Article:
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C’ville, Sugar Grove appeal decisions giving health insurance to injured cops

Updated: February 21, 2013 6:38AM



The villages of Carpentersville and Sugar Grove are in the midst of a consolidated appeal of lawsuits that ruled in favor of providing benefits to two police officers injured on the job.

According to attorney Ryan Theriault, who is representing one of the officers, overturning the original decisions could have a chilling effect on how public safety workers do their jobs

“Officers may think twice about acting on the behalf of the citizenry if it could potentially expose them to an injury-producing situation. Knowing that villages will fight their benefits should they become disabled, including health insurance, incentivizes a lack of action on the officer’s behalf,” Theriault said.

Theriault added, “The public may be the unfortunate beneficiary of calculated, hesitant police work. While officers will continue to adhere to the serve and protect oath and not shirk their duties they swore to uphold, they may be more cautious knowing the village or city will not offer appropriate protections should they become injured.”

Last year, former Carpentersville police Officer Joseph Cecala won a lawsuit against the village, its manager Mark Rooney, and village human resources director Linda Mogren for health insurance benefits for himself and his family that he felt were owed to him under Illinois law.

Judge Thomas Mueller of the 16th Judicial Circuit Court ruled that Carpentersville must provide Cecala and his family health insurance benefits and reimburse him $4,240 for premiums he had been paying since Jan. 1, 2011.

Cecala was injured Dec. 29, 2008, while on duty at the scene of an accident at Route 31 and Spruce Road. According to Cecala’s lawsuit, a driver had knocked down a tree that led to a traffic signal falling onto Route 31.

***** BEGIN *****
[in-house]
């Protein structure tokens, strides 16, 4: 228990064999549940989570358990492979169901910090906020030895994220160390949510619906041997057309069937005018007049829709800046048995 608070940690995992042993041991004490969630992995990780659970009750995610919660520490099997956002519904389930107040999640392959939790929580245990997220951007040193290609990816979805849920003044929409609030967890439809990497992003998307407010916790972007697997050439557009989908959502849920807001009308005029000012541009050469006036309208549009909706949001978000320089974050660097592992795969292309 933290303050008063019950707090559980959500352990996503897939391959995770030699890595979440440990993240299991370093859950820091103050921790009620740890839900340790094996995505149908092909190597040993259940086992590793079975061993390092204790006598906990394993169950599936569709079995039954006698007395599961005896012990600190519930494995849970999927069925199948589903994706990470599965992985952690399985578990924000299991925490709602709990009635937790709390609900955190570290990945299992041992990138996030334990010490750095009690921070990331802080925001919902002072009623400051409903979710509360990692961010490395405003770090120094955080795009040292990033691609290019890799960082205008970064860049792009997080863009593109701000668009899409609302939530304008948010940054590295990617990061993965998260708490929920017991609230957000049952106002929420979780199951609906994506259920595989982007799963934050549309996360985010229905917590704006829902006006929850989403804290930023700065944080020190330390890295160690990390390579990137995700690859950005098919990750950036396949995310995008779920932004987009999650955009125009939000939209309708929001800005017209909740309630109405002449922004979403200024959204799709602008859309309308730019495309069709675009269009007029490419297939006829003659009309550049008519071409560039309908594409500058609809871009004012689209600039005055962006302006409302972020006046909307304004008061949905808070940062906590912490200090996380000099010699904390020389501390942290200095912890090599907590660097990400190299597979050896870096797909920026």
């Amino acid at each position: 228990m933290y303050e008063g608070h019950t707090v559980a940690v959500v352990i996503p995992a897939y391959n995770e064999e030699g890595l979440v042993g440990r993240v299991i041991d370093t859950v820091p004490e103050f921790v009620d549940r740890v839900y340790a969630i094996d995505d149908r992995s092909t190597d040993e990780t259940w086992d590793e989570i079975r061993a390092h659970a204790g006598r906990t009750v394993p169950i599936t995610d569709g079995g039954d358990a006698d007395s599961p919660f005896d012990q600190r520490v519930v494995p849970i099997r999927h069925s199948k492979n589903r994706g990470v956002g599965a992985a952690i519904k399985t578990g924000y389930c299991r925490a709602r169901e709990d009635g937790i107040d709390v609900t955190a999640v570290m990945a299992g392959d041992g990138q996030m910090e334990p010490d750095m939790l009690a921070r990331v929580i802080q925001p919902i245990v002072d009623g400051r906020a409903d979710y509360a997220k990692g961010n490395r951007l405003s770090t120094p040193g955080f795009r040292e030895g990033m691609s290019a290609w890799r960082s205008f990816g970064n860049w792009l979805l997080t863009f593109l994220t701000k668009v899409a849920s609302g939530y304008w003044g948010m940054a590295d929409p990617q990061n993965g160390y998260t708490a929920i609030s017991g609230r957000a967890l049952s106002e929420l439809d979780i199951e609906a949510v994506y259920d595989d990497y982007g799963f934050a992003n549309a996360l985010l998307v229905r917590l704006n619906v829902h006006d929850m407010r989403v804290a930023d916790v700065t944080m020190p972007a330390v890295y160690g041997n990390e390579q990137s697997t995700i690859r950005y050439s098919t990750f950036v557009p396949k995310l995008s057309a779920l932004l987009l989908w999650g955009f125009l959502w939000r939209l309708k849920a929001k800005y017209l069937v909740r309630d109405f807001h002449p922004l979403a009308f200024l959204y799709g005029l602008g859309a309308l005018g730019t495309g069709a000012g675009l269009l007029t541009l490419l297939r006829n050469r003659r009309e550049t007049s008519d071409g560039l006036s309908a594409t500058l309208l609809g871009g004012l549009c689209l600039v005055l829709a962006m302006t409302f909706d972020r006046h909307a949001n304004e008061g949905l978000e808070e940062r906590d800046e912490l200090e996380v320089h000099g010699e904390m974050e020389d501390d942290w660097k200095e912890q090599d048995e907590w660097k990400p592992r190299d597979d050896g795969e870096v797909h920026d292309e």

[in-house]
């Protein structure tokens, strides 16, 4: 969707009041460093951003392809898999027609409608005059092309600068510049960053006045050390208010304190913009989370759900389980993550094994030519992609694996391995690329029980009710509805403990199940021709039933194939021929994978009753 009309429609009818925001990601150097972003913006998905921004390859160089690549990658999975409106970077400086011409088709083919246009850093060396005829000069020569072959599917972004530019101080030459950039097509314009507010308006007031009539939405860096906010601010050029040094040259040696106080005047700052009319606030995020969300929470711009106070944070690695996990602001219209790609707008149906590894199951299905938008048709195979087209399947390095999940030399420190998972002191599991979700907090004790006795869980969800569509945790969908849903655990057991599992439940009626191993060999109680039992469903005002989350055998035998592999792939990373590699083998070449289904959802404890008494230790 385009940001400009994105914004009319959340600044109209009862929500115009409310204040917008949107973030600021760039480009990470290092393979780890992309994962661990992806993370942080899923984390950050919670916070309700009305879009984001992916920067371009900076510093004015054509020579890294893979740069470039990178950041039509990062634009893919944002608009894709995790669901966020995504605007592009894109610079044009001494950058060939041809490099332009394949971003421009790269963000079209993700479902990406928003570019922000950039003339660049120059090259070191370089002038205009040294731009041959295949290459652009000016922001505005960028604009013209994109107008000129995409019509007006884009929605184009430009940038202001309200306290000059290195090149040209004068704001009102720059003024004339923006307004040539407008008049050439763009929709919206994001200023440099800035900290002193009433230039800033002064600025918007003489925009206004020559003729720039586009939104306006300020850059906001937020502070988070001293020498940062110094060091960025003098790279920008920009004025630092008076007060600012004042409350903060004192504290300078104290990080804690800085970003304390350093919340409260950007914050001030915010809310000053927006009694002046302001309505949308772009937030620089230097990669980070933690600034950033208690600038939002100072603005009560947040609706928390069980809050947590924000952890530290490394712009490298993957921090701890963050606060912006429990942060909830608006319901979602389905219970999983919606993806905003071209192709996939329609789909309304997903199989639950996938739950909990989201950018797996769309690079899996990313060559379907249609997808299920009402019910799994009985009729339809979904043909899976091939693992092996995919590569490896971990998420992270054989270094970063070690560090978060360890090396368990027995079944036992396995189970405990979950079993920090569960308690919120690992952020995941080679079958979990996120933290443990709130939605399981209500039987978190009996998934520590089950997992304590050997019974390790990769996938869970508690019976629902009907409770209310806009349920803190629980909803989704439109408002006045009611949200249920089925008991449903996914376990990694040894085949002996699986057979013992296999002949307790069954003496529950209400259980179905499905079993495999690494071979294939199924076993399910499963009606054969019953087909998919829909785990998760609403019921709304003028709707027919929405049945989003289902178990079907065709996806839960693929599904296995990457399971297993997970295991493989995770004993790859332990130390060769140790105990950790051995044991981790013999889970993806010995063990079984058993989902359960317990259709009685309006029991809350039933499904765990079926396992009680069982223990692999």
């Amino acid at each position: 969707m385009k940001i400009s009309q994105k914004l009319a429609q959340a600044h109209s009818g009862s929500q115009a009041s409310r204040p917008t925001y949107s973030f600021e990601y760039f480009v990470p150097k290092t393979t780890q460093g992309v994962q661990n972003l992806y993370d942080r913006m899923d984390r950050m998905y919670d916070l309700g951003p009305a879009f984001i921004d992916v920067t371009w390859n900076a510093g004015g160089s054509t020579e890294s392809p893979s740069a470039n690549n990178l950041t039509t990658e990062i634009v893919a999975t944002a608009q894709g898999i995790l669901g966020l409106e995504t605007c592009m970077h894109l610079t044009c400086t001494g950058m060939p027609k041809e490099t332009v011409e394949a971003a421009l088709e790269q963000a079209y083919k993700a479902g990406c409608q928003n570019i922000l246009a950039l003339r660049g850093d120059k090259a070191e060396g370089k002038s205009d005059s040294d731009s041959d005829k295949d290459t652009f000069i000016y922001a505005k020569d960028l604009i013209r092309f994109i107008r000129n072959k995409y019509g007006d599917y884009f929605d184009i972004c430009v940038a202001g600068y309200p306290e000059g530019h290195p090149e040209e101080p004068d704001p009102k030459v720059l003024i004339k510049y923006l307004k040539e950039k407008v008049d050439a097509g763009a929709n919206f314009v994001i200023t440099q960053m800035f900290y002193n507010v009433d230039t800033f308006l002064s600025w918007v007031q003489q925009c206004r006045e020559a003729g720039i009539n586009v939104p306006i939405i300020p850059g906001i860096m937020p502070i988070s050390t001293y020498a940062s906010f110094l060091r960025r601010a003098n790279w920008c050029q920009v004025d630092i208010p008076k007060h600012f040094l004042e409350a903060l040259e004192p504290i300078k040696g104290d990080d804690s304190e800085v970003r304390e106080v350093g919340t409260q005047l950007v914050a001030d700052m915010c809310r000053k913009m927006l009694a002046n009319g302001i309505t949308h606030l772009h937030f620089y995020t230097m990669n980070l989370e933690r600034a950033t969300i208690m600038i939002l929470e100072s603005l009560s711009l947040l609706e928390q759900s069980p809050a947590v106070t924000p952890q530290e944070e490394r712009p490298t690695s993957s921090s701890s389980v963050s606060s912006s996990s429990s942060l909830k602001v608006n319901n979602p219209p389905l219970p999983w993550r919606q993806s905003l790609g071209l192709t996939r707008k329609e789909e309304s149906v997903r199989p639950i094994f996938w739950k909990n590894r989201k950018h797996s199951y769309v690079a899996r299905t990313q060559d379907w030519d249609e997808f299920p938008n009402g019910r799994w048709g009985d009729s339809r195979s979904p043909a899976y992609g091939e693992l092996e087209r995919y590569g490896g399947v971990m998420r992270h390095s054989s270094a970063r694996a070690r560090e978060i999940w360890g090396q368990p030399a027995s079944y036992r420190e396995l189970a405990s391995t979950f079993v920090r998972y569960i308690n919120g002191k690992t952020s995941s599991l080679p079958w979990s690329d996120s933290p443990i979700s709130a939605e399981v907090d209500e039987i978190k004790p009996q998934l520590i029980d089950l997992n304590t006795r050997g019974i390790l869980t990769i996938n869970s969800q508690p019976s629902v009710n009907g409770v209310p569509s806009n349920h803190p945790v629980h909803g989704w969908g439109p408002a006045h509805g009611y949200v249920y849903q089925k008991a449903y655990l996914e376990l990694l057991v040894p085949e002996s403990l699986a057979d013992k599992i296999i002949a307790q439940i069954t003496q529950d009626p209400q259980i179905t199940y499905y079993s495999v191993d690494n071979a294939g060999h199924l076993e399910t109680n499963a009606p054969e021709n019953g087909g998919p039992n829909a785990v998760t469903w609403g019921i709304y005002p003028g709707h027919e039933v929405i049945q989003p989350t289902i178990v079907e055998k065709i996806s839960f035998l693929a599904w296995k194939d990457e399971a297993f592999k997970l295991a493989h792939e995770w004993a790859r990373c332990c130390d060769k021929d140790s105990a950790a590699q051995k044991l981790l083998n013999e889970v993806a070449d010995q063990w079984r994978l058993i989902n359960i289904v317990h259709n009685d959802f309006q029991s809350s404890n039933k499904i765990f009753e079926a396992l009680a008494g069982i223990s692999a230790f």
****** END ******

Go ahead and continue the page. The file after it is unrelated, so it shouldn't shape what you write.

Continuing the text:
“My client continues to experience significant pain and limitations due to a severe back injury and requires the use of a cane to assist with walking,” Theriault said.

Believing the situation to be an emergency and that, due to the hour, no help would come to remove the signal, Cecala and another officer moved the signal off the road. In the process, Cecala injured his back in what his lawsuit calls a “catastrophic injury.”

In November 2010, Cecala, the married father of two children, was awarded an in-the-line-of-duty disability pension that went into effect that December. That month, he applied to the village for health insurance benefits he believed were his under the state’s Public Safety Employee Benefits Act.

The act states that if a police officer suffers a catastrophic injury or is killed in the line of duty, his employer must pay the entire premium of the employer’s health insurance plan for the injured employee, the injured employee’s spouse, and for each dependent child until the child reaches the “age of majority” or until the end of the calendar year in which the child turns 25 if the child continues to be a dependent.

Sugar Grove case

The Sugar Grove appeal involves former officer Christopher Springborn, who — according to a brief filed by Theriault and Springborn’s attorney, Craig Mielke — was injured the morning of Aug. 27, 2009.

The brief states that, responding to a call, Springborn was removing asphalt debris from the road that had spilled from a truck along Route 47 between Bliss and Kedeka roads when he injured his back.

The brief filed by Theriault and Mielke notes that Sugar Grove asserts “the issue is whether the need to remove the debris at the time of his injury was an unforeseen circumstance involving imminent danger to a person or property requiring an urgent response,” while Carpentersville contends that Cecala’s situation represented “a foreseeable circumstance and not an unforeseen circumstance.”

According to the aforementioned brief, Carpentersville also argues that “imminent danger to person or property was not involved and an urgent response was not required, demonstrated by the fact the plaintiff and (another officer) further discussed moving the downed traffic signal a second time before actually deciding to move it a second time.” Carpentersville also asserts that failure of the court to reverse its decision may have a catastrophic financial impact on state and local government.

Attorneys for the two villages did not return calls seeking comment.



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